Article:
Border Cantos is a timely, new and free exhibit now on view at Crystal Bridges.
A long-running battle over a long-contested piece of property in Hillcrest took a surprising turn tonight.
The governing board for the state schools for the Blind and Deaf voted tonight to revoke its 99-year lease with Easter Seals for the building that once served as an Easter Seals training center at the east end of Lee Avenue, across a wooded draw from the school campuses.
Neighborhood opposition earlier defeated an effort by Easter Seals to sell the building and transfer the ground lease to a local businessman for offices. Neighbors say the building is asbestos-riddled and incompatible with the surrounding residential neighborhood. Easter Seals has been trying to make some money out of it for years after moving to new quarters.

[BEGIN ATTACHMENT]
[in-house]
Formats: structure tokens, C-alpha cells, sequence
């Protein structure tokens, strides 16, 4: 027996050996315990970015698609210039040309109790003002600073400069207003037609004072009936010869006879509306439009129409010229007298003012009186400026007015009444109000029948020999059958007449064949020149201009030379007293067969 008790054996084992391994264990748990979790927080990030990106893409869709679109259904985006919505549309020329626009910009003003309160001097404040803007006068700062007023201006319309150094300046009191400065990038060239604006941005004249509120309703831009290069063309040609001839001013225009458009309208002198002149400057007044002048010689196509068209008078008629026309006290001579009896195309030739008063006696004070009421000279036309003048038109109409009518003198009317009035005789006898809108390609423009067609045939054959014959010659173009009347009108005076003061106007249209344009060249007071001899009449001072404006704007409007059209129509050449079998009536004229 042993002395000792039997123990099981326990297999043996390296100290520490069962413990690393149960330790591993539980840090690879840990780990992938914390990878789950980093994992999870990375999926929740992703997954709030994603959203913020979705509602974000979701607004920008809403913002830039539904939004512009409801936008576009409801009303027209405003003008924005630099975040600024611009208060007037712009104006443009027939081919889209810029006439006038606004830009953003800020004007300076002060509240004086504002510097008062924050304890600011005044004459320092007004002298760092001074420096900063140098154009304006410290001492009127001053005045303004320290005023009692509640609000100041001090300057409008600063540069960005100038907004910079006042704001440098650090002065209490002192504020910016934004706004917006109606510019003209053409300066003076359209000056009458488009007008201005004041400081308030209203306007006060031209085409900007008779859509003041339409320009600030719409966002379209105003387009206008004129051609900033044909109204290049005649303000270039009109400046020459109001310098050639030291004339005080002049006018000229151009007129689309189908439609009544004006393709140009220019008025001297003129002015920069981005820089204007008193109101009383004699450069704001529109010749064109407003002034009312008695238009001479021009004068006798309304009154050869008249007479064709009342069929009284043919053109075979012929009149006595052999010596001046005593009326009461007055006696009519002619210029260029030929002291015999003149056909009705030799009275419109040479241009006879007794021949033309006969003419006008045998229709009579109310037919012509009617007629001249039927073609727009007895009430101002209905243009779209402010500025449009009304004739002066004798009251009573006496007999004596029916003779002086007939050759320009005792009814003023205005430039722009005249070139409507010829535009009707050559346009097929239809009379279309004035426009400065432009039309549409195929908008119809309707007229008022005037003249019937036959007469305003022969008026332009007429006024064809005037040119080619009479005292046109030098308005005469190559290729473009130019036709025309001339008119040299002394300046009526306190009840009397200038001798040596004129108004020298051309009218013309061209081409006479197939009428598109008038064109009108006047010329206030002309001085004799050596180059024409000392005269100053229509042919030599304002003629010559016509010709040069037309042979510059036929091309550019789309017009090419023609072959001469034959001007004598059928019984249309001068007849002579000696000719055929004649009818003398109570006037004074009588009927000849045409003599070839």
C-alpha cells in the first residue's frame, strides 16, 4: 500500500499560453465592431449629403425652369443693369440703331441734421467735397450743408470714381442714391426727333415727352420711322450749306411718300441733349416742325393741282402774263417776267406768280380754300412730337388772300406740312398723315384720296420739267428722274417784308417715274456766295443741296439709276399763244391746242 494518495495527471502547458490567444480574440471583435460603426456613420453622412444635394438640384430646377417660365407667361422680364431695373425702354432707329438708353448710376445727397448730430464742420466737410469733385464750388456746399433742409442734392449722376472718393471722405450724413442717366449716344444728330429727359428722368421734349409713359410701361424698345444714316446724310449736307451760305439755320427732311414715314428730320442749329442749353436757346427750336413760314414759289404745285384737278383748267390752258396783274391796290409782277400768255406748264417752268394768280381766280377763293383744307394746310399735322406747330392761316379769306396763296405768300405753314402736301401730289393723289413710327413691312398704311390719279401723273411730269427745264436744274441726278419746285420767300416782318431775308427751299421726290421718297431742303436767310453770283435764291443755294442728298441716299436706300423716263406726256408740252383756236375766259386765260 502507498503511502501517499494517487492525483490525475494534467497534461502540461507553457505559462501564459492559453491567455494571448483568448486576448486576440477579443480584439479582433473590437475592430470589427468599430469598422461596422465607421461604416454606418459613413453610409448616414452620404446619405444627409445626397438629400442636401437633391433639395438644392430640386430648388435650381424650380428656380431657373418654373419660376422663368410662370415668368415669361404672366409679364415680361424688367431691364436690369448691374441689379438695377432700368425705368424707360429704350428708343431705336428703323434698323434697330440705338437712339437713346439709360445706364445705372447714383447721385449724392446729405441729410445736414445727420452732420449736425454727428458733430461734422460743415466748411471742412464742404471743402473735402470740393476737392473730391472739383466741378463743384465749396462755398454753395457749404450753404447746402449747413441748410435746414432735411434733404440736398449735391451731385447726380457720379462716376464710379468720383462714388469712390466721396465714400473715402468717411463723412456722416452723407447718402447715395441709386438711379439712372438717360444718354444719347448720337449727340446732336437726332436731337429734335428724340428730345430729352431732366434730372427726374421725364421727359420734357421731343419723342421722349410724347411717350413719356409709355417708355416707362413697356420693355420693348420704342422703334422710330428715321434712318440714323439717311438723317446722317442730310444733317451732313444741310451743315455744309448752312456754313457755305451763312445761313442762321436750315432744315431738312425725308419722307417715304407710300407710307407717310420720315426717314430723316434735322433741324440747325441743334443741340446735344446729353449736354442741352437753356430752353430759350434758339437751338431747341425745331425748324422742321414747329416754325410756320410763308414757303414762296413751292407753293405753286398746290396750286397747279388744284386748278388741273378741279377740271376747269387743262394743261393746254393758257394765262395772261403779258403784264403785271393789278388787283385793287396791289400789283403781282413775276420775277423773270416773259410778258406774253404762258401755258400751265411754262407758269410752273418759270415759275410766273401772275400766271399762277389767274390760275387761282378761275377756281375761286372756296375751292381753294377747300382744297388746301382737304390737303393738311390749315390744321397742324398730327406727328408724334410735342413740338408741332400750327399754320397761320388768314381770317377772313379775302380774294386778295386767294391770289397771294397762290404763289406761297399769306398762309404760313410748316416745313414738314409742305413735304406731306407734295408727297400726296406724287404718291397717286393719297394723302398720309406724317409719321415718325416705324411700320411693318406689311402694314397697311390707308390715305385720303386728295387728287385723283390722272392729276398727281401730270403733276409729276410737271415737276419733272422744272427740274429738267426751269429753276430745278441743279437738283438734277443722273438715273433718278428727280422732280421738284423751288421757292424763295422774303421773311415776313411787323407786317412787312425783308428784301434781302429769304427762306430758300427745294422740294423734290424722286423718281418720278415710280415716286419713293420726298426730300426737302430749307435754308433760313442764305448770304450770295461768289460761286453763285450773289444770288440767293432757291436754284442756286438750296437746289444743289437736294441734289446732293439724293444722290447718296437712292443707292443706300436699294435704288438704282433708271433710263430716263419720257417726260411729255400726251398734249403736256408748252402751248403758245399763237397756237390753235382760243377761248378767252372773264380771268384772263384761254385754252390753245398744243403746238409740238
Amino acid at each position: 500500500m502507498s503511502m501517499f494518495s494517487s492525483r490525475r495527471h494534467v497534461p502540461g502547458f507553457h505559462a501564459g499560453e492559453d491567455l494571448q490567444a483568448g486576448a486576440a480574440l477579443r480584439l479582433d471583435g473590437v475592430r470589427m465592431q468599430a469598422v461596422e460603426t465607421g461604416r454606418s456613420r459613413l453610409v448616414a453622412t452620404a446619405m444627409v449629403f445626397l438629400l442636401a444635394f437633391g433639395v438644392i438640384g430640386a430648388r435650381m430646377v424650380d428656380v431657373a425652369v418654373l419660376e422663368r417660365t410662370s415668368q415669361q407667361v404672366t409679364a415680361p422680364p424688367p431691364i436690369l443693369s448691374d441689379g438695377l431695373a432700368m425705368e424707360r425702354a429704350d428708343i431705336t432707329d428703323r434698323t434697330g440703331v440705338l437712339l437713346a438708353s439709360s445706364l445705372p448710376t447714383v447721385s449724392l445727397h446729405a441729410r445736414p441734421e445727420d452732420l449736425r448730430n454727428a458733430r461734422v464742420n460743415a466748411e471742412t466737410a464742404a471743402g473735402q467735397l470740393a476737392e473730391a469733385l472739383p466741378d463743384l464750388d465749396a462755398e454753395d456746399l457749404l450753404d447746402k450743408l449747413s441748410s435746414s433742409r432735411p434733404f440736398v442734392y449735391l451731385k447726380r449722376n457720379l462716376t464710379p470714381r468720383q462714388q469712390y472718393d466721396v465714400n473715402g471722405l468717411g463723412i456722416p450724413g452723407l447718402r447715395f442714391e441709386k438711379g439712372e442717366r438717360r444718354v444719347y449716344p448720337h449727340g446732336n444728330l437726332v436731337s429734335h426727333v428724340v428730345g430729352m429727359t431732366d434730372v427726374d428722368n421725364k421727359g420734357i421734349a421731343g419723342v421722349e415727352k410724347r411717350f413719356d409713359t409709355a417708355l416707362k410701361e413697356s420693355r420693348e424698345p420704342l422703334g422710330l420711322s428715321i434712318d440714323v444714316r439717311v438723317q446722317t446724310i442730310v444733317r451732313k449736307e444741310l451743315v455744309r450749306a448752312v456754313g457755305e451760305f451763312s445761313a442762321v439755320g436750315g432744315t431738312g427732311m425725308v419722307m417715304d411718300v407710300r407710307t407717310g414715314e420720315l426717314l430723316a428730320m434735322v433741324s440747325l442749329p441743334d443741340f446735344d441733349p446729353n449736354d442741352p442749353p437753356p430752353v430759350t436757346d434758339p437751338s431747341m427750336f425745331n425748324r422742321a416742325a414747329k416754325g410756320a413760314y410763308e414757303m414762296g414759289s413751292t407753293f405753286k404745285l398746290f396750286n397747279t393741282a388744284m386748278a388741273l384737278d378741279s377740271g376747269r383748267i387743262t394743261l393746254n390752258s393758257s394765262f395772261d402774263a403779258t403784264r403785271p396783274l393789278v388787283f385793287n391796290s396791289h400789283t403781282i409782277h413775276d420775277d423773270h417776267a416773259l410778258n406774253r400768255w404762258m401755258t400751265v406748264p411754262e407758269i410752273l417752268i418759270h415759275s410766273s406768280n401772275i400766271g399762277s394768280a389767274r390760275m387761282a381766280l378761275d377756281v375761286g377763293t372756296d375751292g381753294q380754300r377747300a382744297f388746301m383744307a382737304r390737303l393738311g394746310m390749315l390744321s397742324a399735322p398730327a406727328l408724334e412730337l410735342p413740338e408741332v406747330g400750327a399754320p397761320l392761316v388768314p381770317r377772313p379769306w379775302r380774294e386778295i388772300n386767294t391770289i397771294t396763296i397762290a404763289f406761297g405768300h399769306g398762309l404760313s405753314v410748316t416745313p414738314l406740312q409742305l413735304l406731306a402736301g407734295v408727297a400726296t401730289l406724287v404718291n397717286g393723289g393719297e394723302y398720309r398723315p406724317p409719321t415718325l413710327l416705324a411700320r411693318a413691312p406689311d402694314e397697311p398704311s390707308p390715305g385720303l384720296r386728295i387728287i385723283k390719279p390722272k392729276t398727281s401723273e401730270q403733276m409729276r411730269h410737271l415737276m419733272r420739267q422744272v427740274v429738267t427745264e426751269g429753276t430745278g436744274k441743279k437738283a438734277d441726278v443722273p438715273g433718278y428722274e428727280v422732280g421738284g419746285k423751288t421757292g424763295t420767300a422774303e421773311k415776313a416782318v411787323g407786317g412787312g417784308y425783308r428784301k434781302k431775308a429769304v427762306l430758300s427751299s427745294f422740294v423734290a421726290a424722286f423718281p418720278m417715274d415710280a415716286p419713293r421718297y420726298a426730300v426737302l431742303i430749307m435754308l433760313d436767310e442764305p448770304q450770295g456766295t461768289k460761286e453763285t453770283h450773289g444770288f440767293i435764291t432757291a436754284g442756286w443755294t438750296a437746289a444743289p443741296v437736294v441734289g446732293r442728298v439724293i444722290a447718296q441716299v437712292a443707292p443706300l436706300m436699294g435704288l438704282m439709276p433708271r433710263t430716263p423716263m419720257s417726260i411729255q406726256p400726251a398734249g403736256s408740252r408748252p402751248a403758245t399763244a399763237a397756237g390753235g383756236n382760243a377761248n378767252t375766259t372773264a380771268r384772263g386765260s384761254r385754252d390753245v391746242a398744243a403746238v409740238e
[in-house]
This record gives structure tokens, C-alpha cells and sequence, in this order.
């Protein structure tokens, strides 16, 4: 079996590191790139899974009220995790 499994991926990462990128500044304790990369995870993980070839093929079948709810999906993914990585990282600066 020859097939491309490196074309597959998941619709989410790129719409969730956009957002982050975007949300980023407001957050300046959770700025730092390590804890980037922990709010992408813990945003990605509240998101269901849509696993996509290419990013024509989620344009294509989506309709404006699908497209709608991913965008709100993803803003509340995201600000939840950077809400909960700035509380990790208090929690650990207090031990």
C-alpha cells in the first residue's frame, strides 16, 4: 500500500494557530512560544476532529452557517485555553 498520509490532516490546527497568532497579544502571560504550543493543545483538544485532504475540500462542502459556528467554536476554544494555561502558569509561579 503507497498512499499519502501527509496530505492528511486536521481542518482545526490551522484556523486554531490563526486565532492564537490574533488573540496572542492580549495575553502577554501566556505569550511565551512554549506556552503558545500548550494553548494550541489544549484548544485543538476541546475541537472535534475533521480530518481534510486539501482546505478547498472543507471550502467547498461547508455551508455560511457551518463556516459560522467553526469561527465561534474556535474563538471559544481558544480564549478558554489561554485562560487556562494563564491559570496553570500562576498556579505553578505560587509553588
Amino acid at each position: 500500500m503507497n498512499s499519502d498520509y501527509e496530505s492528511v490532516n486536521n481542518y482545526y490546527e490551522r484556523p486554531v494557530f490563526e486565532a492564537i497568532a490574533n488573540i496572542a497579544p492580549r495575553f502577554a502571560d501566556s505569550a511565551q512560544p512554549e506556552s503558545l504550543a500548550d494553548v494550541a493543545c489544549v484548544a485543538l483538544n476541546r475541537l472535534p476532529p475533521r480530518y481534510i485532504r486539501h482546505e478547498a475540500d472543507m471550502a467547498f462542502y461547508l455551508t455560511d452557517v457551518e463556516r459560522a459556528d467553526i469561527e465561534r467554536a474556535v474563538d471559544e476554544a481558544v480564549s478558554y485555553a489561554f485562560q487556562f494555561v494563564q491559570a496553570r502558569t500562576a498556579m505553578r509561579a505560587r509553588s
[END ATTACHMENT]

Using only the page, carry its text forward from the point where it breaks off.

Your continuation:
A proposal to try to mediate the dispute failed on a 3-2 vote. The Board then voted to revoke the lease, with 90 days notice, and to take over responsibility for the land and building. Easter Seals is obligated under the lease to provide services to students there, but hasn't for years. Nonetheless, it is expected to fight the revocation in hopes of winning some financial reward.
In the wings is an offer by Stephens Inc. executive Doug Martin, a Hillcrest resident, to buy the roughly 10 acres for $1 million, with about half devoted to demolition, and give over most of the acreage to continued natural forest. He'd build a single-family house on the remaining property.
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